Do we make social media, or does it make us?

“According to this {the structuralist} perspective, people don’t ‘think or speak ideas’ or make meanings. In fact, the very idea of a ‘free subject’ is, ironically, a meaning that is produced by a culture, and that controls our thinking and behaviour.” (Danaher 2000, 8)

In the ‘notes’ app on my phone, I try and make a list of everything that inspires me to overthink and get into a spiral of non-stop thoughts. Whenever I read or see an interesting idea or citation, I add it to my list. In this case, I could use the inspiration, so I scrolled through my list and stumbled upon this citation. It came from a book I was reading to better understand Michel Foucalt’s theories, so the name seems obvious: Understanding Foucault (2000). This resulted in me wondering about the idea of structuralism, and how this can be applied to social media as well.

(Post)Structuralism: a short introduction

First of all, what is structuralism? Structuralism is a way of understanding meaning as ‘relational’: “In other words, events, ideas and activities didn’t ‘mean anything’ in themselves – they only made sense when related to other events, ideas and activities.” (Danaher 2000, 7) This structuralist perspective, introduced by linguist Ferdinand de Saussure and taken further by Michel Foucault, meant that they started to analyze cultural phenomena differently. Not by themselves, but in their own circles, their own contexts and their own cultures. This also led to the idea that ‘we’, as subjects, might not be as free as we might think we are.

The idea that we do not only speak for ourselves or be ‘free’ of cultural structures is relevant more than ever. We all are trapped within our systems, within our cultures and within our societies. And thus these create our behaviours and influence it in the ways we think and follow. I think this is a very interesting angle to try and apply to social media platforms, that create the idea we are free to say and do anything we want, that the users are free subjects, but that this might not be the case.

Social media is one of the places where most people have the idea that they are free to create and state. Free to create their own persona, their own profile (which is already a very complex ordeal). And within this profile the freedom to comment, create and speak ideas. But are we actually as free as we might anticipate?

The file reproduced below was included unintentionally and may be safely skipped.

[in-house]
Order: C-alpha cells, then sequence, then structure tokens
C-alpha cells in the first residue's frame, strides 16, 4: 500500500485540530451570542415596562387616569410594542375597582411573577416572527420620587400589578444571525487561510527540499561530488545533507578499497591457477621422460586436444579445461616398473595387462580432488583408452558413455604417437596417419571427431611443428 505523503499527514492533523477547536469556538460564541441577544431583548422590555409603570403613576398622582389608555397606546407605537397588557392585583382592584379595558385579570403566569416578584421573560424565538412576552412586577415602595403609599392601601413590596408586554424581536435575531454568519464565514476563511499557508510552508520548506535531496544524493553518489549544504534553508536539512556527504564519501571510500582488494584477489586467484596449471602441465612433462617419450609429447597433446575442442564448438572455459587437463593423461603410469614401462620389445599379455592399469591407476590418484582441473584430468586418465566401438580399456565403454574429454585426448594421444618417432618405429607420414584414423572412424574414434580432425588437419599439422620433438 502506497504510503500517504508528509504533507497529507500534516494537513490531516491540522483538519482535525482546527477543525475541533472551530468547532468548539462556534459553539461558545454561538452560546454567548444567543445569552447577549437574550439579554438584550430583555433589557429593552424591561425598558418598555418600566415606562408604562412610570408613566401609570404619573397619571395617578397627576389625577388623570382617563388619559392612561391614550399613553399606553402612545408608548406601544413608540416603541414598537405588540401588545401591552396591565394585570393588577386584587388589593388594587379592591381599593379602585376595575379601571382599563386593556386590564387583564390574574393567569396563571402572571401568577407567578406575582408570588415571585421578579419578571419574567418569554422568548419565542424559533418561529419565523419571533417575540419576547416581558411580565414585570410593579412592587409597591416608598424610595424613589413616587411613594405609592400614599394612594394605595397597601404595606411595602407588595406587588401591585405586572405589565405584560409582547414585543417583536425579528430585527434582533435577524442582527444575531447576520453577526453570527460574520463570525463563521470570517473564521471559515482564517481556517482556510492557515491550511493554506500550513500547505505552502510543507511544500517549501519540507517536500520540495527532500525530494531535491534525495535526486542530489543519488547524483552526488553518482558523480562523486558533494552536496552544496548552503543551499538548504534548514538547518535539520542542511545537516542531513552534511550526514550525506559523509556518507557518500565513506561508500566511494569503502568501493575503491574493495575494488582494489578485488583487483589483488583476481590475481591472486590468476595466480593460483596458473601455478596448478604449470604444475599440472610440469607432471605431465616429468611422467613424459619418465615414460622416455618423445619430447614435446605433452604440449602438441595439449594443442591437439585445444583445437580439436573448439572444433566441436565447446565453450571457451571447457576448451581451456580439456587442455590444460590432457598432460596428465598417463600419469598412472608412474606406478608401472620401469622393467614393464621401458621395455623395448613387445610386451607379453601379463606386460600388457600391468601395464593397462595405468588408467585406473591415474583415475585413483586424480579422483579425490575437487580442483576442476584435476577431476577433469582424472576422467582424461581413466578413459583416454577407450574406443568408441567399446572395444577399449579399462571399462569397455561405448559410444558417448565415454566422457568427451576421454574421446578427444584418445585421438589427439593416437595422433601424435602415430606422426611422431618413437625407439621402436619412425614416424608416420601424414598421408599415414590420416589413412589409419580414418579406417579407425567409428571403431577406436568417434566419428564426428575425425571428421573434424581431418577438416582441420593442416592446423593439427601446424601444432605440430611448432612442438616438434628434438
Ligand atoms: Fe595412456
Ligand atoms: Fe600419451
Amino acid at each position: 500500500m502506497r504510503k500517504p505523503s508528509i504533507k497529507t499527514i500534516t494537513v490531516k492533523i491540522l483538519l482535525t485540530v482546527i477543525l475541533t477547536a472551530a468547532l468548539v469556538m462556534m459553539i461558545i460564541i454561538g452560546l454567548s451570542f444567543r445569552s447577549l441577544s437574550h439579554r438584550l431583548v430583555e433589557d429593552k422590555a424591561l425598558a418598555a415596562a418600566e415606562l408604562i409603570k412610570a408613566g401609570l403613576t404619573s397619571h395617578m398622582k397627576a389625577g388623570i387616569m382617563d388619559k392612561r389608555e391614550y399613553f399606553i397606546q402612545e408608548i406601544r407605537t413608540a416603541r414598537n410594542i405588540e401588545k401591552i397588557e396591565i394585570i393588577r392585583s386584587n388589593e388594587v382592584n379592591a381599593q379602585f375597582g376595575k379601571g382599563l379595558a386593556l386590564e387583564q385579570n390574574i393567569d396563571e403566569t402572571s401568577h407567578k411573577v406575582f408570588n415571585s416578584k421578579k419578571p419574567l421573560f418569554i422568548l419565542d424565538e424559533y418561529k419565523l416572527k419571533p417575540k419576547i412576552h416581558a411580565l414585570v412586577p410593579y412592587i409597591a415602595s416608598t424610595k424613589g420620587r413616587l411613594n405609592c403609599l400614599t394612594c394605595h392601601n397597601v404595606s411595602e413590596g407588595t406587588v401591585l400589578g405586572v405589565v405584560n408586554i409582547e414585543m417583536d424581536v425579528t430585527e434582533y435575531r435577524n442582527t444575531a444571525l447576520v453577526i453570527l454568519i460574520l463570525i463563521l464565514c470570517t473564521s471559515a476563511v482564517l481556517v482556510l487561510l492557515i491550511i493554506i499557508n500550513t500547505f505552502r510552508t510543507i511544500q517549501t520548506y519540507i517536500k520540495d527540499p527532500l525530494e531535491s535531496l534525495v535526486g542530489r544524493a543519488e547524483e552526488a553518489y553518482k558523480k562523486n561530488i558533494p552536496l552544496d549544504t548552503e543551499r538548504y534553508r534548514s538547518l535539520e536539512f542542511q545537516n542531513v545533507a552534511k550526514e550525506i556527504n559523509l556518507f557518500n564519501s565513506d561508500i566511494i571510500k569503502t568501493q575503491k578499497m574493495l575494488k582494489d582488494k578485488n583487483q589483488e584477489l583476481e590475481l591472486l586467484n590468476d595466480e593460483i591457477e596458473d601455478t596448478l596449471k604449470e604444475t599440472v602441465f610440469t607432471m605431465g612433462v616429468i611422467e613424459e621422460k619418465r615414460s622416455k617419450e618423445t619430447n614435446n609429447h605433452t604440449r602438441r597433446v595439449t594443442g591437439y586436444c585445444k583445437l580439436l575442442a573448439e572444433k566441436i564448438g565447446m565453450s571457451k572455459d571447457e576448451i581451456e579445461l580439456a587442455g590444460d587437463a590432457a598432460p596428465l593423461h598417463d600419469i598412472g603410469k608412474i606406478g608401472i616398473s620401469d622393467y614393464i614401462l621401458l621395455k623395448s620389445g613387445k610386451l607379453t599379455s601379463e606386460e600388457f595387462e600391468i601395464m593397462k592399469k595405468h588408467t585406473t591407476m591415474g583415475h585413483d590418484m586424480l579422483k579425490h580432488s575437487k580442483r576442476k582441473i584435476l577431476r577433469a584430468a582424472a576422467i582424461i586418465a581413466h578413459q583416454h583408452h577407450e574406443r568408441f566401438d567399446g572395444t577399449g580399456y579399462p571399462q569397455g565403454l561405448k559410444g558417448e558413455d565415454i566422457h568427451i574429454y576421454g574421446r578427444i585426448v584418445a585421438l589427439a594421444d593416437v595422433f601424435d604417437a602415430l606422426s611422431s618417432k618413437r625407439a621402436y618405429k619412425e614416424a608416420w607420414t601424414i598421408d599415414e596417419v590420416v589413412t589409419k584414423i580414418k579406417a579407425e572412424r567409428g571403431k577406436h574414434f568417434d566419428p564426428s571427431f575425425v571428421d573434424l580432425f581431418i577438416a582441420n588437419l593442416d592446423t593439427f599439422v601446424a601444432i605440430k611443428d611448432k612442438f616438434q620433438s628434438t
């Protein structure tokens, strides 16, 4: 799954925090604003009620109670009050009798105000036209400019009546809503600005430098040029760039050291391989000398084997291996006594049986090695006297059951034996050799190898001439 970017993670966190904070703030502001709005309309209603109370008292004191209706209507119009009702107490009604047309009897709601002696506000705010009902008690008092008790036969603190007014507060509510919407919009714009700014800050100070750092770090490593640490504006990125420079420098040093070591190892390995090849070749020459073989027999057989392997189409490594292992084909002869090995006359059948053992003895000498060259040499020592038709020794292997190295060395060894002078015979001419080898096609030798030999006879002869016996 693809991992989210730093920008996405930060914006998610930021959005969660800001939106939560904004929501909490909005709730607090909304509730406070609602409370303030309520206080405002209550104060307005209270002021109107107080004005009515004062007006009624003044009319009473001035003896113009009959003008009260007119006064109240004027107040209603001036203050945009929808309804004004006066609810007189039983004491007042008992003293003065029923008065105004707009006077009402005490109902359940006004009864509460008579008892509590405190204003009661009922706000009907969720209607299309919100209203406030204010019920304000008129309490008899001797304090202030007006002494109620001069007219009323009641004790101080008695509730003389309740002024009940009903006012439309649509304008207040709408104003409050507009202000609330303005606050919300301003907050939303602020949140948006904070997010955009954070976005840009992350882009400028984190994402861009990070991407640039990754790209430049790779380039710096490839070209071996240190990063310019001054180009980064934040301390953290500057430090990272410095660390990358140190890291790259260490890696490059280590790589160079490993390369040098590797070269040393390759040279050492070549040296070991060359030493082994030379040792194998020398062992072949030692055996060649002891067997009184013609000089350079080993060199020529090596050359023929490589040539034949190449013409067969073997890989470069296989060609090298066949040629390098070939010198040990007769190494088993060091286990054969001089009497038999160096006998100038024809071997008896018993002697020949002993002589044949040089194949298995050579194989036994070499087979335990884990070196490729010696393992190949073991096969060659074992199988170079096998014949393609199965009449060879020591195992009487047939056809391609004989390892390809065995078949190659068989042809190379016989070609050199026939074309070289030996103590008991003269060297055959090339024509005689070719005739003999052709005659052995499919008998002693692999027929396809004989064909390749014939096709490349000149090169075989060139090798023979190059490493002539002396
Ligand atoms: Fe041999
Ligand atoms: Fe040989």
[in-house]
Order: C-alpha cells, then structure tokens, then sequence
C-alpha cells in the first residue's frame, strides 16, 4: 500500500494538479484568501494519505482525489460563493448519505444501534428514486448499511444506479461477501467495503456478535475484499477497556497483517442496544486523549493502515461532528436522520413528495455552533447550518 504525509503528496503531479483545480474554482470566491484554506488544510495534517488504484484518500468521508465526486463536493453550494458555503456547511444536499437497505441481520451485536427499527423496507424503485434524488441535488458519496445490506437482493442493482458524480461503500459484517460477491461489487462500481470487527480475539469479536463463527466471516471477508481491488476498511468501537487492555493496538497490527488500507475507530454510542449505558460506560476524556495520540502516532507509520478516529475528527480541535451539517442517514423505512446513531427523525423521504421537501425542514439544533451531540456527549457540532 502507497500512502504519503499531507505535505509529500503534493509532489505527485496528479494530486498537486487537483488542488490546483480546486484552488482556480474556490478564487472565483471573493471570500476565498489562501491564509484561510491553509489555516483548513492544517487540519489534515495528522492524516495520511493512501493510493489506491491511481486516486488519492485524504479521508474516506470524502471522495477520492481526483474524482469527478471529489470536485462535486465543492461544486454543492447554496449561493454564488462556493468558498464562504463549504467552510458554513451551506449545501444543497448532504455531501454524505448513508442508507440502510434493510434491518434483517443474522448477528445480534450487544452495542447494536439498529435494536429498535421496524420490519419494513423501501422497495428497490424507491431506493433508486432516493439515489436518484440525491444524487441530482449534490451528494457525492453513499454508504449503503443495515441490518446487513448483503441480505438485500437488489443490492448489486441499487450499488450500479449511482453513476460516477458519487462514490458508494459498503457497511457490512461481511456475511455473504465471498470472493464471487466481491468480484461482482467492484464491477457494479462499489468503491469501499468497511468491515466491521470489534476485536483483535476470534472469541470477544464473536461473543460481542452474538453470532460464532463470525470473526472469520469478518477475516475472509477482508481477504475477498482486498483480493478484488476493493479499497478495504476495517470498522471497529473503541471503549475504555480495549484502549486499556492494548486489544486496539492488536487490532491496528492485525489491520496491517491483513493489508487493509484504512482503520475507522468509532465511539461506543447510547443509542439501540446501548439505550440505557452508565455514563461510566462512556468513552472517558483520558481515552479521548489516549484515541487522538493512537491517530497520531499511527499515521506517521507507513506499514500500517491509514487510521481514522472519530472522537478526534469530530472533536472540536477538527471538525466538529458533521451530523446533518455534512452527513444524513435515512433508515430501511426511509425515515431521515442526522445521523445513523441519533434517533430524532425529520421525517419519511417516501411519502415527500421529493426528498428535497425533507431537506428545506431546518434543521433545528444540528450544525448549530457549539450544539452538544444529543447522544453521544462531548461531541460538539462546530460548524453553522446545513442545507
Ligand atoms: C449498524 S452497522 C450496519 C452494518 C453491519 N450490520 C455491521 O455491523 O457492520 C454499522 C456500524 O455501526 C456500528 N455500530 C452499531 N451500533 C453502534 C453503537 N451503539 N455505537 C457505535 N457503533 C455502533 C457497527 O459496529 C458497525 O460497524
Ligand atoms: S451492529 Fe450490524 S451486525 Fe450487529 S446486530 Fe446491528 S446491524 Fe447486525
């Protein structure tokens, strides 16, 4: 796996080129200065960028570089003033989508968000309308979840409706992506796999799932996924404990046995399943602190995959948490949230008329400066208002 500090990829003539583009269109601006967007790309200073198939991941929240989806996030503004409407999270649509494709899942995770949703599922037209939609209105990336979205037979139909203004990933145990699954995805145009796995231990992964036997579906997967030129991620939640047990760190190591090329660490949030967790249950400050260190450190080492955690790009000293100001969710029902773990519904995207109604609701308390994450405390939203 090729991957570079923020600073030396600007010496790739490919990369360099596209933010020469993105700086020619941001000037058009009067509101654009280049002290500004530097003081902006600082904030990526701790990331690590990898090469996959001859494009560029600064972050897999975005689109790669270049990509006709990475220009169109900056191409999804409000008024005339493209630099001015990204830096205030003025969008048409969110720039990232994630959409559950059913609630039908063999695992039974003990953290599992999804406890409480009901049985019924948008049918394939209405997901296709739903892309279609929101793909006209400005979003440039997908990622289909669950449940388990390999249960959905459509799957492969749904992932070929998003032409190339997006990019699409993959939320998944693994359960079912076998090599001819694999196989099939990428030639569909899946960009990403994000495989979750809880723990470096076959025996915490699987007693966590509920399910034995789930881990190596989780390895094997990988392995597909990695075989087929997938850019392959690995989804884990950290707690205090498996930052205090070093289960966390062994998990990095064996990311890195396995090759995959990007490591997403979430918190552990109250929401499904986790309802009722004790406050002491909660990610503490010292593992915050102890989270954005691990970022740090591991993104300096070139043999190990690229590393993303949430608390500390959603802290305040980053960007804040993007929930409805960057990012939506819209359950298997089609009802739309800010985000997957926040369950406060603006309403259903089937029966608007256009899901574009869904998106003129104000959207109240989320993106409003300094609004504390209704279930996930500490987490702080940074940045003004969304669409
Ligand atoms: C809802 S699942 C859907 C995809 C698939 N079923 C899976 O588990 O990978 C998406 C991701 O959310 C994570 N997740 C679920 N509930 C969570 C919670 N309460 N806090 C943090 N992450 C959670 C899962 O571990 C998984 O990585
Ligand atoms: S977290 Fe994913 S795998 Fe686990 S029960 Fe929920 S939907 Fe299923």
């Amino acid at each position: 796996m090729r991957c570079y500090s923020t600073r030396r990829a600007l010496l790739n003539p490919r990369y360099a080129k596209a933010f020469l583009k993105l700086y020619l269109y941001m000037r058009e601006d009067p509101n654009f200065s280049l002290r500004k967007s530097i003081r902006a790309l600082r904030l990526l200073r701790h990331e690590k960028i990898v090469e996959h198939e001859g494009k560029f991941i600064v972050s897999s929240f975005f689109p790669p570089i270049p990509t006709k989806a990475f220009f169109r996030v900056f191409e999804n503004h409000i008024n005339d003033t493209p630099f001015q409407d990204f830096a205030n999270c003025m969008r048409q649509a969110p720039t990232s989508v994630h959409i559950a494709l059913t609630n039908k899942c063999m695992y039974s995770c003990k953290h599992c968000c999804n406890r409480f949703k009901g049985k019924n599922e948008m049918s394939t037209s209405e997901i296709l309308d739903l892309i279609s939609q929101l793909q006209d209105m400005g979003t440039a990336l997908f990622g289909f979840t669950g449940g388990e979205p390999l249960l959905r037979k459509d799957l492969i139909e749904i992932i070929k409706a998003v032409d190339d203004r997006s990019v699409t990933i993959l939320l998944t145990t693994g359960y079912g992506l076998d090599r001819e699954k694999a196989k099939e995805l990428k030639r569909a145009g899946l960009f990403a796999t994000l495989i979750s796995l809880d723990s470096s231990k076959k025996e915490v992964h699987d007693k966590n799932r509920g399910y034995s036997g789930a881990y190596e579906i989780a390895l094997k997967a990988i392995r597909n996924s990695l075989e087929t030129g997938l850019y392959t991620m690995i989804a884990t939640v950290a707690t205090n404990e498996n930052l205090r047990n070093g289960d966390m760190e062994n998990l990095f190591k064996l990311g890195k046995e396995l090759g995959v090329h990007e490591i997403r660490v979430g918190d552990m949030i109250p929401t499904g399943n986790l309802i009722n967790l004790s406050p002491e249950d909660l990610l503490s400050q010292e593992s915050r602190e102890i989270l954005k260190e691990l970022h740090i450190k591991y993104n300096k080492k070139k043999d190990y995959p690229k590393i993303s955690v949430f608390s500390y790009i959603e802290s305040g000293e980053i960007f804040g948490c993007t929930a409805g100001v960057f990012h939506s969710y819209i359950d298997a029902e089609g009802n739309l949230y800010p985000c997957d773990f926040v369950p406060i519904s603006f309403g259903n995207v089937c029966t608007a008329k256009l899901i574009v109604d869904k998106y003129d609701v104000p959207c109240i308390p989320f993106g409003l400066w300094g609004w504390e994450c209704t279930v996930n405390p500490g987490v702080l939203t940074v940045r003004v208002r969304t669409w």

Social media through the eyes of a structuralist

This idea that we are always bound by the structures of our cultures and societies reveals something very valid: that we can never be totally free. We are bound to hidden structures of the platforms themselves and also the relation of those platforms to one another and within our shared culture. Social media platforms, in a way, create their own cultures. They have their own rules, their own agency and a way the users have to use them. But also, structures that are underneath the surface. Certain unspoken rules of the platforms, that have specific connotations for groups of users.

Take Instagram for example. On Instagram there used to be this ambition of having ‘the perfect feed’ which for some people involved only using the same filter, or only showing certain pictures of themselves with the same exact face. Or maybe only posting a certain amount of pictures a week otherwise there was the fear of ‘not being relevant.’ All of these ‘ways of doing Instagram’ create their own small culture. You can even be distinguished or excluded from it: “Oh she does not have Instagram” which immediately comes with a certain connotation or judgment, not being present on social media is, in a way, not being present.

Of course, I am exaggerating a bit. But just try and imagine social media platforms as all of these small subculture hubs. These places where people come together, act in a certain way and live their life on the media platforms. The only way to completely understand the way these social media platforms work is to be part of one. Thus, the only way to analyze their influence and significance is by being part of the social media cultures.

Bound to the platform

When we see social media platforms as small subcultures we can see the way they dominate our behaviour. We have to Snapchat this event, we have to post this on Instagram, we have to show our followers! But internally, within the apps, we also have different ways of using it that define who we ‘are’ on the app and define how we are seen by others. With and without knowing we are not as free to post whatever we want, because we always are tied to the underlying structures of the app that, in a way, form our behaviour and interaction with the app. But also our interactions with others through the app.

The app controls a part of how we interact within the apps: through a ‘like’, or a ‘thumbs up’ or a ‘thumbs down’ or a comment. The best example I can think of is Twitter, as a user you are bound to a certain amount of characters, a limit to what you can say. This is a very obvious example, but it shows that when we deal with social media we are always bound to rules of the platform. Not only those on the surface but also unspoken rules the users create for themselves. This is the way structuralism works, we are bound to the structures of our cultures, our societies, and our behaviour is constantly being influenced by them. And so is the case for social media.


Danaher, Geoff; Schirato, Tony; Webb, Jen. 2000. Understanding Foucault. Australia: Allen & Unwin